Our newest video, V1512 “Veneers, the Most Beautiful of Restorations,” is the best ceramic-veneer video PCC has produced. It shows the complete veneer procedure, including the making of provisional restorations. For information on this and other PCC educational offerings, call (800) 223-6569 or visit PCC’s Web site at

Question ...

Some new resin sealers have recently been introduced for placement over both temporary and final restoration surfaces and for other uses. Are these sealing products any different from the long-present FORTIFYfrom Bisco or PermaSeal® from Ultradent Products?

Answer from Dr. Christensen ...

Sealing products - not to be confused with sealants - have been on the market for many years. They have been suggested for smoothing surfaces and sealing margins of resin-based composites, glass ionomer restorations, resin provisional restorations, demineralized areas on teeth, or other uses.

One of the major reasons for using sealers has been to fill in around resin-based, composite restoration margins, expected to be microscopically open due to the polymerization shrinkage of restorative resin during curing. Some companies suggest using sealers to provide a new smooth surface on continually roughening, microhybrid resin-based composite restorations. Many dentists have used the sealers you mentioned with apparent success. With some exceptions, the real value of the materials has not been immediately visible clinically. But research has supported their use and intermediate longevity value. A challenge with older sealers has been their oxygen inhibition. When using older materials, a layer was placed on a specific site, and was clearly visible before curing. However, because of the layer’s thinness and the relatively thick polymerization inhibition of the sealer resin, it was impossible to approximate or predict the actual cured thickness remaining on the restoration or tooth.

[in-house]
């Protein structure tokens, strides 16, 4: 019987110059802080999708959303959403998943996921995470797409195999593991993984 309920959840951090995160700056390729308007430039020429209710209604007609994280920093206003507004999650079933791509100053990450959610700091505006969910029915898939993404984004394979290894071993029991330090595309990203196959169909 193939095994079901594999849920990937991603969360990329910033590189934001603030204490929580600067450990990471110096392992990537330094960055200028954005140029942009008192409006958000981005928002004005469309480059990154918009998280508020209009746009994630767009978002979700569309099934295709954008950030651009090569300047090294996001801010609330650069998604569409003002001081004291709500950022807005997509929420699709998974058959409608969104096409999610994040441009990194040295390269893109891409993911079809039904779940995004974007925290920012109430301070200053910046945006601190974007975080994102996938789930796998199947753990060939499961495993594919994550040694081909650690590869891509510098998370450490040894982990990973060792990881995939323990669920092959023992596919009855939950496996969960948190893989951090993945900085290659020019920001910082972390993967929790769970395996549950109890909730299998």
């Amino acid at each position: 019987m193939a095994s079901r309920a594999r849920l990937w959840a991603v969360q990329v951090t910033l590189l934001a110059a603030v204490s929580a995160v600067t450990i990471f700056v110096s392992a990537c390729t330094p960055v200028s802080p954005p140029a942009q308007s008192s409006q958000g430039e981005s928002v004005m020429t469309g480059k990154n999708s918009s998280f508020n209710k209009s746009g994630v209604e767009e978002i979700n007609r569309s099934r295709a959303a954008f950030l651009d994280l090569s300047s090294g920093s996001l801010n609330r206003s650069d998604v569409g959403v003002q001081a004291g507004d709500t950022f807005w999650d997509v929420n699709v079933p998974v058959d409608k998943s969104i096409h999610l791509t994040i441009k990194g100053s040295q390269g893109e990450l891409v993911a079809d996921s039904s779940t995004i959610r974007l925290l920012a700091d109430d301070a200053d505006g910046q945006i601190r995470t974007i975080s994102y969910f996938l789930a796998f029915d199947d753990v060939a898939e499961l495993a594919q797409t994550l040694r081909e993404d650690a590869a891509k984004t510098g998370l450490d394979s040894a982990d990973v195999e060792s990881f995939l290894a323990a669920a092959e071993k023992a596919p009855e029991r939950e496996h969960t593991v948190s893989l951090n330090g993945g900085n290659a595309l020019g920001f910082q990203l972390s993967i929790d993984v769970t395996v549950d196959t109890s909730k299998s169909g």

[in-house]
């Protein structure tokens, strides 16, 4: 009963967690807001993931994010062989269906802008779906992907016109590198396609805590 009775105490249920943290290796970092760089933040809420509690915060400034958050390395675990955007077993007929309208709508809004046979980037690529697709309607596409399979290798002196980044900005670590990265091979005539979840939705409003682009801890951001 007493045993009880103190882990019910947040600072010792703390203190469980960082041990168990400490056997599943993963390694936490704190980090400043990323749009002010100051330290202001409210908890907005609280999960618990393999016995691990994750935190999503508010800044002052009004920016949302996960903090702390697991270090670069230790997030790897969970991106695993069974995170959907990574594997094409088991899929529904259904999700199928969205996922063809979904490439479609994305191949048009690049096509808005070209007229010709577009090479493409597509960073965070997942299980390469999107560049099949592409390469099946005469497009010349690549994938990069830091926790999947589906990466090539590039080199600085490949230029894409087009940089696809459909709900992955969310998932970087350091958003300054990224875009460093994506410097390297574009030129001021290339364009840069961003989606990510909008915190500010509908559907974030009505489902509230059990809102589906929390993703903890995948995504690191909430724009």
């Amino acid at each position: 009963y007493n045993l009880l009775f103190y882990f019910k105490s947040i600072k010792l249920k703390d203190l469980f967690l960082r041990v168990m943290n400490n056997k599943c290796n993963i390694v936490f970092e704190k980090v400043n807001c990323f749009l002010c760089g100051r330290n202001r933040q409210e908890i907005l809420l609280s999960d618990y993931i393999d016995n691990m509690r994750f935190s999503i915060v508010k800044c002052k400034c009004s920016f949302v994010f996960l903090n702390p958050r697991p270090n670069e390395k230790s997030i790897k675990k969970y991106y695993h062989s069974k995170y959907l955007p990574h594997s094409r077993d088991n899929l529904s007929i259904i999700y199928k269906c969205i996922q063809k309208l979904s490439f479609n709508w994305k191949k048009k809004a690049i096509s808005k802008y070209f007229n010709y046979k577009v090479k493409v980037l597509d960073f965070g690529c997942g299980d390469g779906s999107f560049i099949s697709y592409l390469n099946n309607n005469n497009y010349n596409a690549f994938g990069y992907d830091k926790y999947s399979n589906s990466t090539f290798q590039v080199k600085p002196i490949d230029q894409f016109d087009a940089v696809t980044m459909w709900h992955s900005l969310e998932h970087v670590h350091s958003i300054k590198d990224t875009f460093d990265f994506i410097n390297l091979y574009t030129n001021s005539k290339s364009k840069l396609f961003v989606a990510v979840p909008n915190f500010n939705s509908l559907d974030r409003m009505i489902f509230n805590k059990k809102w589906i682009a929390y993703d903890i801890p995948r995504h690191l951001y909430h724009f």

Recently, new sealer products have been introduced that have no oxygen inhibition. Examples include BisCover from Bisco and DuraFinish from Parkell. It now is possible to place a layer of these sealers with a suitable small instrument, visually estimate if the thickness is acceptable, cure it, and have the same thickness after curing that was observable previously. Although this may seem like a small reason for changing to another product, dentists report there is additional value in knowing what amount of the resin will cure. The new sealers will not cure with some LED curing lights. In summary, yes, the new sealers provide advantages compared to the original sealers.

Dr. Christensen is a practicing prosthodontist in Provo, Utah. He is the founder and director of Practical Clinical Courses, an international continuing-education organization for dental professionals initiated in 1981. Dr. Christensen is a co-founder (with his wife, Rella) and senior consultant of Clinical Research Associates which, since 1976, has conducted research in all areas of dentistry and publishes its findings to the dental profession in the well-known “CRA Newsletter.” He is an adjunct professor at Brigham Young University and the University of Utah. Dr. Christensen has educational videos and hands-on courses on the above topics available through Practical Clinical Courses. Call him at (800) 223-6569 or (801) 226-6569.